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  • An Interview with Ha Jin
  • Jerry A. Varsava (bio)

An acclaimed fiction writer, but also a Ph.D. in English (Brandeis, 1992), Ha Jin is fully mindful of operating within a number of powerful literary traditions: the writer as immigrant, as self-exile, as scholar, as human-rights advocate. As he discusses at length in The Writer as Migrant (2008), based on the 2006 Rice University Campbell Lectures, a number of celebrated writers—including Joseph Conrad and Vladimir Nabokov—have fashioned powerful idioms in English, a nonnative language for them. Both an immigrant and a self-exile, Ha Jin took it upon himself early in his career to be a spokesman in English for the downtrodden in China. Writing in the preface to Between Silences (1990), his first poetry collection, he calls himself a "fortunate one" who is speaking for "those unfortunate people who suffered, endured or perished at the bottom of life and who created history and at the same time were fooled or ruined by it." He acknowledges that, given the collectivistic biases of Chinese culture, it initially felt "almost natural" to assume this solicitous, patronizing role vis-à-vis his fellow Chinese. Ha Jin has more recently disavowed this self-assigned role, preferring to accentuate the priority of his own independent "personal voice" and, equally, the limits of literature as "social struggle."

Still, and the paradox is more apparent than real, Ha Jin's evolving perceptions of his own ontology as a writer have not in fact led him away from the underprivileged and struggling, as any survey of his work confirms. It has been only recently, in [End Page 1] advanced mid-career, that Ha Jin has moved away from narratives set in his native China in the postwar period to explore the lives of immigrants/self-exiles in contemporary America. Only two of his books—his long novel A Free Life (2007) and the short-story collection A Good Fall (2009)—are set in the United States. Indeed, far from ignoring issues of social justice, the former work depicts Chinese intellectuals frankly debating current Chinese politics from the safety of Boston, Atlanta, and points in between. The rest of his many books detail the lives of average Chinese people, living out their days under manifold pressures—wars whether "hot" or "cold," various Maoist follies, the casual deprivations of military life, bureaucratic sclerosis, the social conservatism of Confucianism, the backwardness of rural China, (post-)Tiananmen reformist yearnings, environmental problems, and so on.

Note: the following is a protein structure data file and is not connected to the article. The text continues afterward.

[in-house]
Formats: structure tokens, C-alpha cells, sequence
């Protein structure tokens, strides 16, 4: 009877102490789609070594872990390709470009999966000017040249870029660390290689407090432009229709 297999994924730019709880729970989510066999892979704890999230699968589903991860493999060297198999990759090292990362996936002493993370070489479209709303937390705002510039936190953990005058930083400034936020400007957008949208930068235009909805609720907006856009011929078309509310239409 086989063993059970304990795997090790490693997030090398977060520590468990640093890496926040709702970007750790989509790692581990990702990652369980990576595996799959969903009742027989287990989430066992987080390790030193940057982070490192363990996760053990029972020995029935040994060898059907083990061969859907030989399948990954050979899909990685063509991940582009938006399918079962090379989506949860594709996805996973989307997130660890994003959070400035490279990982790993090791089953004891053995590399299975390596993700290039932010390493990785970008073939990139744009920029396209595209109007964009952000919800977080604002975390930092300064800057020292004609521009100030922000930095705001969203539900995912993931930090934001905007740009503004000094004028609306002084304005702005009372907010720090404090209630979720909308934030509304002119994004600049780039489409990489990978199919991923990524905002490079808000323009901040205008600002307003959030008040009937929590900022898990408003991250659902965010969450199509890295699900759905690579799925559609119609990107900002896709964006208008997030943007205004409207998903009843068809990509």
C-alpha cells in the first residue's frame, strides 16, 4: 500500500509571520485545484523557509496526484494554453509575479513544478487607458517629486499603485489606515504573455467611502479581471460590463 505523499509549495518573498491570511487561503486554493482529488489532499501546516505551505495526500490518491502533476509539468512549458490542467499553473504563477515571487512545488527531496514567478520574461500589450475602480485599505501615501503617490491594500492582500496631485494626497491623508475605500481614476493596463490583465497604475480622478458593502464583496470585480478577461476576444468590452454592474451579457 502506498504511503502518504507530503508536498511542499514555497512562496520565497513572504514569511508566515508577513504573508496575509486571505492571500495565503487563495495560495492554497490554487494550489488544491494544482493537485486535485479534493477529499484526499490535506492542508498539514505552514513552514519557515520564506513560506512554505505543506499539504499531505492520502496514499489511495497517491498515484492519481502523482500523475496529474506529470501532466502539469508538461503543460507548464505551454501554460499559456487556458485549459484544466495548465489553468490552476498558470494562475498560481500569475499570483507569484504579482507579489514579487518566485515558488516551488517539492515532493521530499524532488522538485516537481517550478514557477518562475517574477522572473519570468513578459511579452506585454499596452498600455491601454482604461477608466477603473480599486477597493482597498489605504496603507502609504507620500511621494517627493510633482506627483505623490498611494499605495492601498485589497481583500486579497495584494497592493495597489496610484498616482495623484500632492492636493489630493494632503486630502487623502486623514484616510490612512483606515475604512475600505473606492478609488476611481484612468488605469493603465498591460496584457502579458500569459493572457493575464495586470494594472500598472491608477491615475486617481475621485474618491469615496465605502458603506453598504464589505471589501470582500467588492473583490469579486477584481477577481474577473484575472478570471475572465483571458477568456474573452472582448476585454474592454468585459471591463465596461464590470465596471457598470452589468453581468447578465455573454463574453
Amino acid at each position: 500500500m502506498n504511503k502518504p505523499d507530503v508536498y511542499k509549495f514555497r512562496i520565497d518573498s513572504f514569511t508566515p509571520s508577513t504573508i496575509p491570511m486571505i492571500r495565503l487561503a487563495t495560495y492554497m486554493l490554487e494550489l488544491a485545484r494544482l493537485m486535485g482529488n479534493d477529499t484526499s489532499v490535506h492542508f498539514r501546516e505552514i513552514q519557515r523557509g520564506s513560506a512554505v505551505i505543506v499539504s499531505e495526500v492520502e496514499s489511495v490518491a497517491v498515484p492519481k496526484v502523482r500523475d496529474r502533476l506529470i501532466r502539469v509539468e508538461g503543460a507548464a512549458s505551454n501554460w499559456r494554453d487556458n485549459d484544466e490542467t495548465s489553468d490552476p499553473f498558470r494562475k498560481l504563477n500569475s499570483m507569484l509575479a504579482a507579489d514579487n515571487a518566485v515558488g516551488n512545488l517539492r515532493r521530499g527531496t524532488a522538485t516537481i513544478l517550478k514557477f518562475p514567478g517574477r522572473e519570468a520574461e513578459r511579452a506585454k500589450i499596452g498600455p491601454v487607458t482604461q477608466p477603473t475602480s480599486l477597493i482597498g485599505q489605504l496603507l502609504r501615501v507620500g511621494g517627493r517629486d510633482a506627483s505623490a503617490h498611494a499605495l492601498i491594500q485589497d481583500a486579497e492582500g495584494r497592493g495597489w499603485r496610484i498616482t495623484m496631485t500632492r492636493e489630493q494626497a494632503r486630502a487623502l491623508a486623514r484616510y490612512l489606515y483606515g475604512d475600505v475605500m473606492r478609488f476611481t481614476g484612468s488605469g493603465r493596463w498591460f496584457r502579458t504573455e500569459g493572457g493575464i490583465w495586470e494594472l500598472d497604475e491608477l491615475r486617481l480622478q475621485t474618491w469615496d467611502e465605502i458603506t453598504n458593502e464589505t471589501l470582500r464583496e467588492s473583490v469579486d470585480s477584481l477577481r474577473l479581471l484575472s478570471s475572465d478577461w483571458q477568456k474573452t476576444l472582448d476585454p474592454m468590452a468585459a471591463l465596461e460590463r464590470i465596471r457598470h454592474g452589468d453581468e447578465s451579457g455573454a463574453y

Ha Jin's prose style suggests a constrained realism that derives largely from his early exposure to the great Russian writers of the nineteenth century—especially Gogol, Turgenev, and Chekhov, although Tolstoy and Dostoyevsky too—but also from the profound challenge of writing in a borrowed idiom. (Ha Jin has written some essays in his native Mandarin and has also, with his wife, Lisha Bian, translated Ocean of Words [1996; 2003] into Mandarin, even as he claims that writing well in one language is a sufficient challenge for any writer.) At the same time, a tragicomic tone frequently enters his narratives. Works like In the Pond (1998) and Waiting (1999) evince a certain Gogolian sensibility in their portrayal of the absurdities of bureaucratized life in China in the 1970s and 1980s, with the common citizen ever ensnared in the caprices and pettiness of controlling Party apparatchiks.

Another related thematic commonality runs through much nineteenth-century Russian fiction and Ha Jin's fiction as well. Highly structured, highly autocratic societies such as czarist Russia and modern China place little enough importance on the development of the individual, on the vouchsafing of individual liberties, on a vibrant private sphere. In nineteenth-century Russia, social superfluity—broadly, the alienation of the individual from public life—gave rise to such paradigmatic characters as [End Page 2] Turgenev's Bazarov in Fathers and Sons and Dostoyevsky's Underground Man. Social superfluity figures prominently in such major works as Waiting, The Crazed (2002), and War Trash (2004). In these, the individual is crushed under the weight of political structures. In Waiting, the protagonist is locked in a seemingly interminable loveless marriage, "waiting" for the expiration of the arbitrary eighteen-year term...


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